Fraud Management & Cybercrime
Also: Optus Attacker Says Unauthenticated API Endpoint Led to Breach
Australia’s second-largest telecommunications company is facing a US$1 million extortion demand to prevent the sale of what an attacker says are up to 11.2 million sensitive customer records.
See Also: OnDemand | Understanding Human Behavior: Tackling Retail’s ATO & Fraud Prevention Challenge
The data breach, which ranks as one of the country’s largest ever, is under investigation by the Australian Federal Police. Optus, which is a subsidiary of the Singaporean telecommunications conglomerate Singtel Group, detected it on Sept. 14.
Early Saturday, a person going by the nickname “Optusdata” published two samples of the purported stolen data on a well-known data leak forum. The attacker writes that Optus can prevent the sale of the data to other cybercriminals if it pays $1 million in the monero cryptocurrency.
Optusdata writes that Optus has one week to pay, otherwise the data will be available for sale in parcels.
The two released data samples contain around 100 records and include data fields such as name, email address, physical address, passport number, driver’s license number, birth date, whether a person owns their home or not and more. The data covers current and former Optus customers.
An Optus spokesperson said on Saturday “we are investigating the legitimacy of this” data.
Leaked Data Appears Legitimate
ISMG found strong signs that the data likely originated with Optus.
One way to figure out if a breach came from an organization it claimed to have come from is to enter the email addresses into Have I Been Pwned. HIPB is a data breach notification service. People can sign up and be alerted if their email address appears in a new breach. An email addresses can also be entered into HIBP to see if it has been in a past breach.
ISMG tested 23 email addresses. Most had appeared in previous breaches, but six had not. That is an indication that the Optus sample data is real.
Also, some personal records do not have a recognizable email address from major providers. Instead, there are email addresses that appear to have been assigned by Optus. For example “firstname.lastname@example.org.” Those addresses also do not appear in HIBP, suggesting that this is the first time those have been breached.
In looking at one of the sample data sets, this reporter recognized a local street address. This reporter went to a residence on Saturday morning and found the woman whose data was exposed. She was working in her yard.
When handed a print out of the data, she confirmed it belonged to her. She was an Optus customer until around 2018. Optus has said it believes the leaked data may date back to 2017.
Breach Source: Unauthenticated API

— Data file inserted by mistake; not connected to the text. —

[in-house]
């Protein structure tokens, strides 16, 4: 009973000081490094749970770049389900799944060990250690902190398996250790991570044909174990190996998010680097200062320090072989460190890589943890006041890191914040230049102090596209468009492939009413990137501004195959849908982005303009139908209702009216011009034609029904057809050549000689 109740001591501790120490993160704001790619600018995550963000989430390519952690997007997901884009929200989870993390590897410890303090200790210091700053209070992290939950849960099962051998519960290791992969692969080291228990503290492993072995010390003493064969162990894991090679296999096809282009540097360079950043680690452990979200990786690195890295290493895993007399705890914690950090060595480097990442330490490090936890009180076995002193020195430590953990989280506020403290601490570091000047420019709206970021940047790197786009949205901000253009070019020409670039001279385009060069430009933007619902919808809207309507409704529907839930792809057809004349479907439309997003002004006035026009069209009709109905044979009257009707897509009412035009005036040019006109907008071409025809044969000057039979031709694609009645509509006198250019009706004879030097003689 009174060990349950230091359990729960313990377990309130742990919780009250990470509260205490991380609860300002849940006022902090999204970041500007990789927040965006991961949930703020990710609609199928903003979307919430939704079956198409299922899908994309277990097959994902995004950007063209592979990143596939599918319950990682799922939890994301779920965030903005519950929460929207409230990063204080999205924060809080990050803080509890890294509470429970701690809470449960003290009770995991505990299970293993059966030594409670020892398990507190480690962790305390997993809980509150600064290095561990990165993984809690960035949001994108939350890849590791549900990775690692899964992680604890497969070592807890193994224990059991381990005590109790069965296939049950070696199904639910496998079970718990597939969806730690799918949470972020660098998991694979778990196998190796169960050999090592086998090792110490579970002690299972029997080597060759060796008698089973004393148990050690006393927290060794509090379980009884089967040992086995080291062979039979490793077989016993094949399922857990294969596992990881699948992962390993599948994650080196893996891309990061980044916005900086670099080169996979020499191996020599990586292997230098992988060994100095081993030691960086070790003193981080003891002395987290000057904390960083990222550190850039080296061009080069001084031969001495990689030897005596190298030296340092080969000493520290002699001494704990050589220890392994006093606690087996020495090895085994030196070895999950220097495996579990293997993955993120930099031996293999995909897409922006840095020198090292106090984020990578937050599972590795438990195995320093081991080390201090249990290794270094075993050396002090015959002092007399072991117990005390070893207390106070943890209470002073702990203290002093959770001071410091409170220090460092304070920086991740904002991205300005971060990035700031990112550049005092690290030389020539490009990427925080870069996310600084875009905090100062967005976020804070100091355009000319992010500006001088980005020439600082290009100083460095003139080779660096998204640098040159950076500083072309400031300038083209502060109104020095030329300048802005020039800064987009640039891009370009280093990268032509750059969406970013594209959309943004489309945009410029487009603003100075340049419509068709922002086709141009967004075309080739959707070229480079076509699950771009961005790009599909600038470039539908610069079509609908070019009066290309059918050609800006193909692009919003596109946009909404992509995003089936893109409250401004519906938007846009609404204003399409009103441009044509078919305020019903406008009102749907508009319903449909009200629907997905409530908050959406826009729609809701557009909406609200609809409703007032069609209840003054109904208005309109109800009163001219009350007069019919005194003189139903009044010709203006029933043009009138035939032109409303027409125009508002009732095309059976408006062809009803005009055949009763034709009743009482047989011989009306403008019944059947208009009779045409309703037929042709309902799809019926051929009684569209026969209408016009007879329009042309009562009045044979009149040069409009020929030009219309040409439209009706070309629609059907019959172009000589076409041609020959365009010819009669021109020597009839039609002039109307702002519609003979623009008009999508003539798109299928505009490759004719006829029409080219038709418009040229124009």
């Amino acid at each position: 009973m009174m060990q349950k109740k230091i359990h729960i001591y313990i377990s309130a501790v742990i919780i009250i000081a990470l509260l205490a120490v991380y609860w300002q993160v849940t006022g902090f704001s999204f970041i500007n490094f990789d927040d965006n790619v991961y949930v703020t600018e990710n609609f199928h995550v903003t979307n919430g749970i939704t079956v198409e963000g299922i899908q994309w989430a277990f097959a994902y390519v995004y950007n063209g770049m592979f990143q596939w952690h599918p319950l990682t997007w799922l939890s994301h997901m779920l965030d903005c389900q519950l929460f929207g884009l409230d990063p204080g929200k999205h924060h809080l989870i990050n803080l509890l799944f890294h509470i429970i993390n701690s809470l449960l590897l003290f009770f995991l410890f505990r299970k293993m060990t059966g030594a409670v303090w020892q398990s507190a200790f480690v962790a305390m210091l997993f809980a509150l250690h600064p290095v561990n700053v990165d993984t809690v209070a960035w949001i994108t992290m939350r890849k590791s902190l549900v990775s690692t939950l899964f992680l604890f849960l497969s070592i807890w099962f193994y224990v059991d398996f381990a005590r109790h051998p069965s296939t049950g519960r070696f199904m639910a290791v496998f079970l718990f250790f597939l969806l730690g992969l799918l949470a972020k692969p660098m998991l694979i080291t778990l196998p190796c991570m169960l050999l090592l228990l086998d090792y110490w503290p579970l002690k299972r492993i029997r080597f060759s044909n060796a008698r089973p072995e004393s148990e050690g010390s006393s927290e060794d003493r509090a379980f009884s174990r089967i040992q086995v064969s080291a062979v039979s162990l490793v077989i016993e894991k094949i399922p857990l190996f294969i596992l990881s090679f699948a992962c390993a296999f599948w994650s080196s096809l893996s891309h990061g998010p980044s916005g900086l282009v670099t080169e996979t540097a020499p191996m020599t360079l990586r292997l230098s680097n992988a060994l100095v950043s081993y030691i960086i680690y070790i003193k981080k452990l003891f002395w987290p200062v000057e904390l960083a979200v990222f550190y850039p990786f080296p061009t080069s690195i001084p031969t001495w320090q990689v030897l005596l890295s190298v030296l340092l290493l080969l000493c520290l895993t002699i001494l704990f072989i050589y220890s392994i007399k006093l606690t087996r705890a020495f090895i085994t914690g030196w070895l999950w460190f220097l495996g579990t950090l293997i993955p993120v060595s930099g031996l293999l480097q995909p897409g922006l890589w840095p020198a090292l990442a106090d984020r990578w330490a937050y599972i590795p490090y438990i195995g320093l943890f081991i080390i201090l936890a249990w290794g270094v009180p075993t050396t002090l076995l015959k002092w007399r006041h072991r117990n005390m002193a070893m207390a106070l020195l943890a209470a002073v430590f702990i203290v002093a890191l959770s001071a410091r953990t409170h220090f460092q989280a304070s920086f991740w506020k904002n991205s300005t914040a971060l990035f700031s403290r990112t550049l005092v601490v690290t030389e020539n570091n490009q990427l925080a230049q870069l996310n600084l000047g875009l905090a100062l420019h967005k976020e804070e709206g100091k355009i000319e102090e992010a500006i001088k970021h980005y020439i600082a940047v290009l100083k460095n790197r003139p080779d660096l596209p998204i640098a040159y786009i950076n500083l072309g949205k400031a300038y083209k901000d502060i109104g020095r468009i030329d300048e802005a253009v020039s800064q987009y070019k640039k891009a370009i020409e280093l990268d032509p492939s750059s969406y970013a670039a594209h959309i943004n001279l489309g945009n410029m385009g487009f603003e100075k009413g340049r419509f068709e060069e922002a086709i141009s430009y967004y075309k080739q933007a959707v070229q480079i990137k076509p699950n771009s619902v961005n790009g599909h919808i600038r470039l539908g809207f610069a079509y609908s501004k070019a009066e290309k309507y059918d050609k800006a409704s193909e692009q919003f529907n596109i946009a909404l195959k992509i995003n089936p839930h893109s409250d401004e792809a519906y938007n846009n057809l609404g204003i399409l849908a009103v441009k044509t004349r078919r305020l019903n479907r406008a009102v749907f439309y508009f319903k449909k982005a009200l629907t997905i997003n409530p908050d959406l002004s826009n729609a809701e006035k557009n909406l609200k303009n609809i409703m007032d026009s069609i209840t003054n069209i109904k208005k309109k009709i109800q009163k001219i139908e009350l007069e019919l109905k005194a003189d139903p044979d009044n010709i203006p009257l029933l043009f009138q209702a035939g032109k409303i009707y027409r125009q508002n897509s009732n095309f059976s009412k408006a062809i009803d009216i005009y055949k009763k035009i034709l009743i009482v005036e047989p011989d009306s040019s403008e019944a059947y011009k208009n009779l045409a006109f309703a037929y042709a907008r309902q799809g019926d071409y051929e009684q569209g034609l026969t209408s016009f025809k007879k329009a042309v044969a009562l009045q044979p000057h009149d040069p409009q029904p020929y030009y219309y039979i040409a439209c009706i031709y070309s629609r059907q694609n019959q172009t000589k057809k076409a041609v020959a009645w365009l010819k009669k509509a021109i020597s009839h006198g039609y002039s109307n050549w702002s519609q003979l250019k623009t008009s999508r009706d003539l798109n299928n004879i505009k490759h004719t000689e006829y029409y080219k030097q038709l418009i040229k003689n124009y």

The Australian broadcaster ABC reported on Friday a possible cause for the breach.
The ABC quoted a “senior figure” inside Optus who said that an API for an Optus customer identity database was opened to a test network that “happened to have internet access.”
APIs are software interfaces that allow systems to exchange data, but they could pose risks of data breaches if exposed directly to the internet. Optus declined to comment on the explanation and disputed that “human error” may have played a role.
ISMG reached out to Optusdata on the forum where the data samples were released and asked how the data was stolen. The person confirmed the data was exfiltrated from an unauthenticated API. To put it another way, the API did not require anyone to login in order to access its functionality.
Optusdata wrote in a message: “No authenticate needed. That is bad access control. All open to internet for any one to use.”
The API endpoint was api[dot]http://optus.com.au. It’s an odd URL, but Optusdata says it worked to exfiltrate the data because otherwise a DNS error occurred. That API is now offline, so there is no more risk for Optus. The API was used in part to let Optus customers access their own data.
The same API endpoint was passed to ISMG on Saturday by a separate anonymous source. That person says it was hosted in Google Cloud/Apigee. When Optusdata started frequently accessing that API, it triggered a security alert. A suspiciously high volume of data was coming from that API, which was a signal to Optus of malicious behavior.
Optusdata says they enumerated the customer records via the “contactid,” which is a field that appears in the leaked data samples. It’s unclear how Optus used the “contactid.” By enumerating, the hacker means they sequentially accessed and downloaded the customer records using the API.
Contacted on Saturday night with this information, an Optus spokeswoman said the company did not have an immediate comment.
Optus is in the process of notifying those affected. Not all of those affected had the same amount of data exposed. Optus said on Friday it will offer “expert third-party monitoring services” for those at heightened risk. It has also warned customers to be wary of potentially fraudulent emails and text messages.
Optus will face a range regulatory inquiries about its data handling practices, including from the Office of the Australian Information Commissioner, which is the country’s data protection agency.
The Guardian reported that Australia’s Attorney General’s office is seeking an “urgent” meeting with Optus to hear of the company’s plan to mitigate the effects of the breach for those affected.
In a separate story, The Guardian reported that in 2020 Optus argued against giving consumers stronger rights over control over their data during a federal review of the country’s Privacy Act.
Optus opposed giving consumers a right to erase their personal information, citing “significant technical hurdles,” it reported. The company also opposed greater consumer power to take legal action against companies over data breaches, the publication wrote.